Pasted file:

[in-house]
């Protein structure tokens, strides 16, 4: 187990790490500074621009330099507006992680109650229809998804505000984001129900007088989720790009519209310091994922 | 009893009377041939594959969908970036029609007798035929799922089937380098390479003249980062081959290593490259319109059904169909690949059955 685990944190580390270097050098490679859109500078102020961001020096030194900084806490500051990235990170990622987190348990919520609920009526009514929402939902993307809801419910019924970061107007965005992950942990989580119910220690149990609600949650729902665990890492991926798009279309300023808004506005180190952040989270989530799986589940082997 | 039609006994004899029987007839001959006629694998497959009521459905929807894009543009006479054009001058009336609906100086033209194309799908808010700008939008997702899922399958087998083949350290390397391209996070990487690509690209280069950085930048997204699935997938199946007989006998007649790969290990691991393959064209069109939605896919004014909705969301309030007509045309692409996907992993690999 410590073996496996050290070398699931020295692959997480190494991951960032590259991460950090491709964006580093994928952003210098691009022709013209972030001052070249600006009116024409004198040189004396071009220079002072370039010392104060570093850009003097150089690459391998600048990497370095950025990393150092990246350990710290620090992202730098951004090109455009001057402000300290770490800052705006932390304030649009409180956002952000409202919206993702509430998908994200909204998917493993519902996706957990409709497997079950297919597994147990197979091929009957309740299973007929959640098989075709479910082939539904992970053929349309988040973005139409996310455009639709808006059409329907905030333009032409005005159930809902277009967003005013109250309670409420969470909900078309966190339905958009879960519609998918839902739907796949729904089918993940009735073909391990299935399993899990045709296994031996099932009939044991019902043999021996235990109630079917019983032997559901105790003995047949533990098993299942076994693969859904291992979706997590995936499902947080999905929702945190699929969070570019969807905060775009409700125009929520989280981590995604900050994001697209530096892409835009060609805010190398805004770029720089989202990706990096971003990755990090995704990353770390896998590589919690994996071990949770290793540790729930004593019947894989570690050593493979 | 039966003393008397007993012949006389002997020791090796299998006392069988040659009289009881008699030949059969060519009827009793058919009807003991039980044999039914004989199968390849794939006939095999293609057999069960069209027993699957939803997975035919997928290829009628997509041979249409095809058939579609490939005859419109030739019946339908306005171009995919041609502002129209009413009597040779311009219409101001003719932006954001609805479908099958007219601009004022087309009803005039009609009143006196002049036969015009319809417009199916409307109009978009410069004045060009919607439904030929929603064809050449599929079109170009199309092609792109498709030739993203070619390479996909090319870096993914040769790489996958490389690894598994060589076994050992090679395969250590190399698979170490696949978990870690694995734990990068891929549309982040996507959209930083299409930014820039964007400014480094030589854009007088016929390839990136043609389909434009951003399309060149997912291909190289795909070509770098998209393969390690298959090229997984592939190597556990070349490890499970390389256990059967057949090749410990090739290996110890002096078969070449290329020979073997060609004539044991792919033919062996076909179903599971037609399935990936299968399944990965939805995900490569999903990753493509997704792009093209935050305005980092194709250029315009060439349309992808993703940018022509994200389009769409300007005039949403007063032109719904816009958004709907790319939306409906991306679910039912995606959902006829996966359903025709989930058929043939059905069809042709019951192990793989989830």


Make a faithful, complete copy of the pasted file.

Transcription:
[in-house]
């Protein structure tokens, strides 16, 4: 187990790490500074621009330099507006992680109650229809998804505000984001129900007088989720790009519209310091994922 | 009893009377041939594959969908970036029609007798035929799922089937380098390479003249980062081959290593490259319109059904169909690949059955 685990944190580390270097050098490679859109500078102020961001020096030194900084806490500051990235990170990622987190348990919520609920009526009514929402939902993307809801419910019924970061107007965005992950942990989580119910220690149990609600949650729902665990890492991926798009279309300023808004506005180190952040989270989530799986589940082997 | 039609006994004899029987007839001959006629694998497959009521459905929807894009543009006479054009001058009336609906100086033209194309799908808010700008939008997702899922399958087998083949350290390397391209996070990487690509690209280069950085930048997204699935997938199946007989006998007649790969290990691991393959064209069109939605896919004014909705969301309030007509045309692409996907992993690999 410590073996496996050290070398699931020295692959997480190494991951960032590259991460950090491709964006580093994928952003210098691009022709013209972030001052070249600006009116024409004198040189004396071009220079002072370039010392104060570093850009003097150089690459391998600048990497370095950025990393150092990246350990710290620090992202730098951004090109455009001057402000300290770490800052705006932390304030649009409180956002952000409202919206993702509430998908994200909204998917493993519902996706957990409709497997079950297919597994147990197979091929009957309740299973007929959640098989075709479910082939539904992970053929349309988040973005139409996310455009639709808006059409329907905030333009032409005005159930809902277009967003005013109250309670409420969470909900078309966190339905958009879960519609998918839902739907796949729904089918993940009735073909391990299935399993899990045709296994031996099932009939044991019902043999021996235990109630079917019983032997559901105790003995047949533990098993299942076994693969859904291992979706997590995936499902947080999905929702945190699929969070570019969807905060775009409700125009929520989280981590995604900050994001697209530096892409835009060609805010190398805004770029720089989202990706990096971003990755990090995704990353770390896998590589919690994996071990949770290793540790729930004593019947894989570690050593493979 | 039966003393008397007993012949006389002997020791090796299998006392069988040659009289009881008699030949059969060519009827009793058919009807003991039980044999039914004989199968390849794939006939095999293609057999069960069209027993699957939803997975035919997928290829009628997509041979249409095809058939579609490939005859419109030739019946339908306005171009995919041609502002129209009413009597040779311009219409101001003719932006954001609805479908099958007219601009004022087309009803005039009609009143006196002049036969015009319809417009199916409307109009978009410069004045060009919607439904030929929603064809050449599929079109170009199309092609792109498709030739993203070619390479996909090319870096993914040769790489996958490389690894598994060589076994050992090679395969250590190399698979170490696949978990870690694995734990990068891929549309982040996507959209930083299409930014820039964007400014480094030589854009007088016929390839990136043609389909434009951003399309060149997912291909190289795909070509770098998209393969390690298959090229997984592939190597556990070349490890499970390389256990059967057949090749410990090739290996110890002096078969070449290329020979073997060609004539044991792919033919062996076909179903599971037609399935990936299968399944990965939805995900490569999903990753493509997704792009093209935050305005980092194709250029315009060439349309992808993703940018022509994200389009769409300007005039949403007063032109719904816009958004709907790319939306409906991306679910039912995606959902006829996966359903025709989930058929043939059905069809042709019951192990793989989830």